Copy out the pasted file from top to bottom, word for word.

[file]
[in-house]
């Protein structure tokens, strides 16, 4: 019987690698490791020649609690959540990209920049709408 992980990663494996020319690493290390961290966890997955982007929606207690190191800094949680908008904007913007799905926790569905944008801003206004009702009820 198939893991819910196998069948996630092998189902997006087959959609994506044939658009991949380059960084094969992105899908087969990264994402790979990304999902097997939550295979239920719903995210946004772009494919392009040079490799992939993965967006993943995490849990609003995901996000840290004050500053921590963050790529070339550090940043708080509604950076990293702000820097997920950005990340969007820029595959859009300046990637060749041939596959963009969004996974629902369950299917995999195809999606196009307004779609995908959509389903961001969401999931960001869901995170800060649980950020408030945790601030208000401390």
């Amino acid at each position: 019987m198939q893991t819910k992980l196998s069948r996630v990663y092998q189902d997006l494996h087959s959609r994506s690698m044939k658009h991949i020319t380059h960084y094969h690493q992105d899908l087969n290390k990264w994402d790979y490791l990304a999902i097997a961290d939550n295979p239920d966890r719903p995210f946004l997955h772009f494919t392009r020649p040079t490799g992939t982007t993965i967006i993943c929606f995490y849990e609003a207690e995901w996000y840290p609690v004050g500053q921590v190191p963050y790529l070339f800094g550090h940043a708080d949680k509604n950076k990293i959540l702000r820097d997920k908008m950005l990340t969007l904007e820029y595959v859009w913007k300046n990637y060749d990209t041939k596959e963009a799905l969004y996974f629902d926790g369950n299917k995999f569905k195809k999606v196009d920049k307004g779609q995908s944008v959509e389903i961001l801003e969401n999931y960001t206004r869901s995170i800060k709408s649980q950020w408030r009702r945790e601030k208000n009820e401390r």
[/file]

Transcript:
[in-house]
């Protein structure tokens, strides 16, 4: 019987690698490791020649609690959540990209920049709408 992980990663494996020319690493290390961290966890997955982007929606207690190191800094949680908008904007913007799905926790569905944008801003206004009702009820 198939893991819910196998069948996630092998189902997006087959959609994506044939658009991949380059960084094969992105899908087969990264994402790979990304999902097997939550295979239920719903995210946004772009494919392009040079490799992939993965967006993943995490849990609003995901996000840290004050500053921590963050790529070339550090940043708080509604950076990293702000820097997920950005990340969007820029595959859009300046990637060749041939596959963009969004996974629902369950299917995999195809999606196009307004779609995908959509389903961001969401999931960001869901995170800060649980950020408030945790601030208000401390």
């Amino acid at each position: 019987m198939q893991t819910k992980l196998s069948r996630v990663y092998q189902d997006l494996h087959s959609r994506s690698m044939k658009h991949i020319t380059h960084y094969h690493q992105d899908l087969n290390k990264w994402d790979y490791l990304a999902i097997a961290d939550n295979p239920d966890r719903p995210f946004l997955h772009f494919t392009r020649p040079t490799g992939t982007t993965i967006i993943c929606f995490y849990e609003a207690e995901w996000y840290p609690v004050g500053q921590v190191p963050y790529l070339f800094g550090h940043a708080d949680k509604n950076k990293i959540l702000r820097d997920k908008m950005l990340t969007l904007e820029y595959v859009w913007k300046n990637y060749d990209t041939k596959e963009a799905l969004y996974f629902d926790g369950n299917k995999f569905k195809k999606v196009d920049k307004g779609q995908s944008v959509e389903i961001l801003e969401n999931y960001t206004r869901s995170i800060k709408s649980q950020w408030r009702r945790e601030k208000n009820e401390r």